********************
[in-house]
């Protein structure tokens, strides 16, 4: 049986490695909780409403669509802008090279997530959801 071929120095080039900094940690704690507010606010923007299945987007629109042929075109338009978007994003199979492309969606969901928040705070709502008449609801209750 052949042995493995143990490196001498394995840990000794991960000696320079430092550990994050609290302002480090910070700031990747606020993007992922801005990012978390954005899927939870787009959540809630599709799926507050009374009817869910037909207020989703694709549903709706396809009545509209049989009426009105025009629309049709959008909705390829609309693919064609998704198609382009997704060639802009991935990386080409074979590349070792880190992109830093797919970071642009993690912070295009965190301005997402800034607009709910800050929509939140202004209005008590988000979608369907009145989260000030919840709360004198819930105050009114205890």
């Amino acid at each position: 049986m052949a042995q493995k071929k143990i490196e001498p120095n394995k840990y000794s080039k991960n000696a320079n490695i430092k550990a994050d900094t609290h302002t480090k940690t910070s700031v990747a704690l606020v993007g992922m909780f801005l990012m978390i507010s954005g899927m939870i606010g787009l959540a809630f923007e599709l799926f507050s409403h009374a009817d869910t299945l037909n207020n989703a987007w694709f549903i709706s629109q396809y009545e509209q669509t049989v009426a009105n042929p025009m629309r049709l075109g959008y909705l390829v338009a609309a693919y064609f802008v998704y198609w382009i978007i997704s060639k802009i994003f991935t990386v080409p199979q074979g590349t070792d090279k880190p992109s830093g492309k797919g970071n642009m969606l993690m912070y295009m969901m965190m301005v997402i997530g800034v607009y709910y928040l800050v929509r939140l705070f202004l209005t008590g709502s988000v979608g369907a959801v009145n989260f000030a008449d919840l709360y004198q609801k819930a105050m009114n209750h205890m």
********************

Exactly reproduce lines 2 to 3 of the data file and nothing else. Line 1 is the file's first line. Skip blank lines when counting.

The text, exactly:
């Protein structure tokens, strides 16, 4: 049986490695909780409403669509802008090279997530959801 071929120095080039900094940690704690507010606010923007299945987007629109042929075109338009978007994003199979492309969606969901928040705070709502008449609801209750 052949042995493995143990490196001498394995840990000794991960000696320079430092550990994050609290302002480090910070700031990747606020993007992922801005990012978390954005899927939870787009959540809630599709799926507050009374009817869910037909207020989703694709549903709706396809009545509209049989009426009105025009629309049709959008909705390829609309693919064609998704198609382009997704060639802009991935990386080409074979590349070792880190992109830093797919970071642009993690912070295009965190301005997402800034607009709910800050929509939140202004209005008590988000979608369907009145989260000030919840709360004198819930105050009114205890």
């Amino acid at each position: 049986m052949a042995q493995k071929k143990i490196e001498p120095n394995k840990y000794s080039k991960n000696a320079n490695i430092k550990a994050d900094t609290h302002t480090k940690t910070s700031v990747a704690l606020v993007g992922m909780f801005l990012m978390i507010s954005g899927m939870i606010g787009l959540a809630f923007e599709l799926f507050s409403h009374a009817d869910t299945l037909n207020n989703a987007w694709f549903i709706s629109q396809y009545e509209q669509t049989v009426a009105n042929p025009m629309r049709l075109g959008y909705l390829v338009a609309a693919y064609f802008v998704y198609w382009i978007i997704s060639k802009i994003f991935t990386v080409p199979q074979g590349t070792d090279k880190p992109s830093g492309k797919g970071n642009m969606l993690m912070y295009m969901m965190m301005v997402i997530g800034v607009y709910y928040l800050v929509r939140l705070f202004l209005t008590g709502s988000v979608g369907a959801v009145n989260f000030a008449d919840l709360y004198q609801k819930a105050m009114n209750h205890m």